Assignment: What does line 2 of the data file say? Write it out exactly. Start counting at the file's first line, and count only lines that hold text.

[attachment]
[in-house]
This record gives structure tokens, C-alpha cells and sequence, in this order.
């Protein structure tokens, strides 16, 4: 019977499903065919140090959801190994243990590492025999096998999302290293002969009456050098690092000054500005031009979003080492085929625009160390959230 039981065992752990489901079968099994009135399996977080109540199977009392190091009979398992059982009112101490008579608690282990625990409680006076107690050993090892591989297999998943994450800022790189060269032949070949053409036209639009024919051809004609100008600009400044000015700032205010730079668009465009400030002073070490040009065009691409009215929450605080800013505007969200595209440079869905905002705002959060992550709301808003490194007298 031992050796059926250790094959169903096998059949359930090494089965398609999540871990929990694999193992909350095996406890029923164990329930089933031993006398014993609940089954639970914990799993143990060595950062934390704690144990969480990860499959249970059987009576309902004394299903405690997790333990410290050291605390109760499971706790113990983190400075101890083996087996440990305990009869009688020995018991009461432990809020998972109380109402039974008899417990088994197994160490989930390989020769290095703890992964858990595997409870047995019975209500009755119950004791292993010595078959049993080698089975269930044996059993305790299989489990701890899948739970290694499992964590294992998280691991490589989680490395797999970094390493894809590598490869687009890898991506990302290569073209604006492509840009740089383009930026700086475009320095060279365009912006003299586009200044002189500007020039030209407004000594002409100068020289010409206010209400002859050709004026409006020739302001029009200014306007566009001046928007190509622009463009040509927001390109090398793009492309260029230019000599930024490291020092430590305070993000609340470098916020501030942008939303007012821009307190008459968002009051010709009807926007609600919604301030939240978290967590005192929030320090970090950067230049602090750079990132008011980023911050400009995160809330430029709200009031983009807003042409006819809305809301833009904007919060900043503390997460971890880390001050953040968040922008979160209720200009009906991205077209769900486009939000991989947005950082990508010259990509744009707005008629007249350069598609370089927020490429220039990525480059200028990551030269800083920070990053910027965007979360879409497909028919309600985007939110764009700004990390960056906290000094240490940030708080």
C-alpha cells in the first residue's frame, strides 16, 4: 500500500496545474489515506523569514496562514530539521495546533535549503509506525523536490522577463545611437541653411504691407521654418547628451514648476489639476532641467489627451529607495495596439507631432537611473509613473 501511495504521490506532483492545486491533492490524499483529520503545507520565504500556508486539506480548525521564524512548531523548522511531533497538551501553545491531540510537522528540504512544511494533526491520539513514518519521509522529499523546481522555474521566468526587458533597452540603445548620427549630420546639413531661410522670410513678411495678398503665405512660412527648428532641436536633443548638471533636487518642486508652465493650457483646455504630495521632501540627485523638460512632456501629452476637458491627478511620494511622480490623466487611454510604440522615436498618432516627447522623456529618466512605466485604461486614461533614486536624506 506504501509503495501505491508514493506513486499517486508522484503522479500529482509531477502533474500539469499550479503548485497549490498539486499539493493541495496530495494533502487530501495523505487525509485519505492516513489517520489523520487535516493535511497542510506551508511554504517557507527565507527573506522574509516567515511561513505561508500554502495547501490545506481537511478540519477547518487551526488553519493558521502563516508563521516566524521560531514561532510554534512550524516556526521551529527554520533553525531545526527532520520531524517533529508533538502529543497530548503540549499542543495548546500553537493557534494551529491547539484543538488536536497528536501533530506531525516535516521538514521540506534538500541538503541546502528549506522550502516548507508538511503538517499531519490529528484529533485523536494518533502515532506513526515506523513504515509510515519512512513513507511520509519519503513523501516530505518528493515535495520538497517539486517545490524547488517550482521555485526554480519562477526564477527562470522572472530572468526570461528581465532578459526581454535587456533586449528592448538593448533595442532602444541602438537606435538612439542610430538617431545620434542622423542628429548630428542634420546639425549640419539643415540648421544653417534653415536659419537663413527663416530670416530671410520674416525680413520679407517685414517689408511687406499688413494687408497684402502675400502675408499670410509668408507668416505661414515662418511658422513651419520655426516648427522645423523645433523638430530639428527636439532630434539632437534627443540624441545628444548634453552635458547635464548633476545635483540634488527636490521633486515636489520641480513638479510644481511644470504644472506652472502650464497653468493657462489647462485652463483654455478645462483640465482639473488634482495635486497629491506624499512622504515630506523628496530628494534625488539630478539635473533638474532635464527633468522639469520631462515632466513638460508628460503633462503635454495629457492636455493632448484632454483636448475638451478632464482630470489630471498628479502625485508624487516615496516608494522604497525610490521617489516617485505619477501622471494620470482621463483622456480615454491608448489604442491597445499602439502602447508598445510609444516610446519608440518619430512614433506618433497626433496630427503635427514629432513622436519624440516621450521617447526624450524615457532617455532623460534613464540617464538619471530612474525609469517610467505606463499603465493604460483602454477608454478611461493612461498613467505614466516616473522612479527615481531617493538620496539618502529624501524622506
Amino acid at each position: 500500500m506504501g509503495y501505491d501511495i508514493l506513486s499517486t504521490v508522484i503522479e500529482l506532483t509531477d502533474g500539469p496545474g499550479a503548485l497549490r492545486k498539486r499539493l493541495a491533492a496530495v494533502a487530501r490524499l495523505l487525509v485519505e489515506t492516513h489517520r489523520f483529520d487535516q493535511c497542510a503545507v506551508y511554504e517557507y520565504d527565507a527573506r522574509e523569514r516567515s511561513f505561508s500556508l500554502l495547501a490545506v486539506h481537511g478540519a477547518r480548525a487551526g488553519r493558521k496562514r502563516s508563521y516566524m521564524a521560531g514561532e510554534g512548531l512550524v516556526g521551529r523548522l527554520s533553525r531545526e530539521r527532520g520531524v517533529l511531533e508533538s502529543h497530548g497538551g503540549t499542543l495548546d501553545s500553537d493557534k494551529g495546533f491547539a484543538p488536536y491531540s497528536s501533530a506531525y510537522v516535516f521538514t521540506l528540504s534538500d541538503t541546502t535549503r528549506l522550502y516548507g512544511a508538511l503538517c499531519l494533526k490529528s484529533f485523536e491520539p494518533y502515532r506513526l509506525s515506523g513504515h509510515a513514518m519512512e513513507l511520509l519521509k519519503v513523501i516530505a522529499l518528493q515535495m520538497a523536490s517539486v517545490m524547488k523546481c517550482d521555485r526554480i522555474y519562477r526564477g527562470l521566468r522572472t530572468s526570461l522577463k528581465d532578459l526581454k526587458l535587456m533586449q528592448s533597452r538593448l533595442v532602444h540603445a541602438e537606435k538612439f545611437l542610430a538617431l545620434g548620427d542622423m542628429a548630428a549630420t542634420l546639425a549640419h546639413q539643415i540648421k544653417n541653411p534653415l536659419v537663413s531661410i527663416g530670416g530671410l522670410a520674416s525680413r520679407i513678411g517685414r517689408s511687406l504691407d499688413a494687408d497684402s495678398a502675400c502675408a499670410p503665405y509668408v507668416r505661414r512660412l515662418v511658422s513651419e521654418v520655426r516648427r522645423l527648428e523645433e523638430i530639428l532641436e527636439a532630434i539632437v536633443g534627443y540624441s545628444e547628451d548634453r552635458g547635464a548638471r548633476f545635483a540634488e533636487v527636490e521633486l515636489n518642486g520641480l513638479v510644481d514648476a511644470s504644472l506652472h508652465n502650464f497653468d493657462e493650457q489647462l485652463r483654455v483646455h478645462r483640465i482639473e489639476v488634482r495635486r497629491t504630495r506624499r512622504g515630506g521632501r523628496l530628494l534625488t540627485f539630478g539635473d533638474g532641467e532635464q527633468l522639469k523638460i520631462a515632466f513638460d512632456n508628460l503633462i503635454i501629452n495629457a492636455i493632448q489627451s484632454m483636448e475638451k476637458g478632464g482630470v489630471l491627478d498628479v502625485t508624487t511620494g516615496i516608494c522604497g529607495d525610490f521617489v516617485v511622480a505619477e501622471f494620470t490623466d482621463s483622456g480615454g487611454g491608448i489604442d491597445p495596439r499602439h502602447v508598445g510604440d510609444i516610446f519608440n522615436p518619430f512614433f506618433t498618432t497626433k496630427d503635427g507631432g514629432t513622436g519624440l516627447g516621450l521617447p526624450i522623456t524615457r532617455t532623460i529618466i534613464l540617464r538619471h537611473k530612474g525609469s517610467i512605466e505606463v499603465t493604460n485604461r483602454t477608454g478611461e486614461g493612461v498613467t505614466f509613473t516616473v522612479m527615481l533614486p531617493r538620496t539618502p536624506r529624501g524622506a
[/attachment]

This record gives structure tokens, C-alpha cells and sequence, in this order.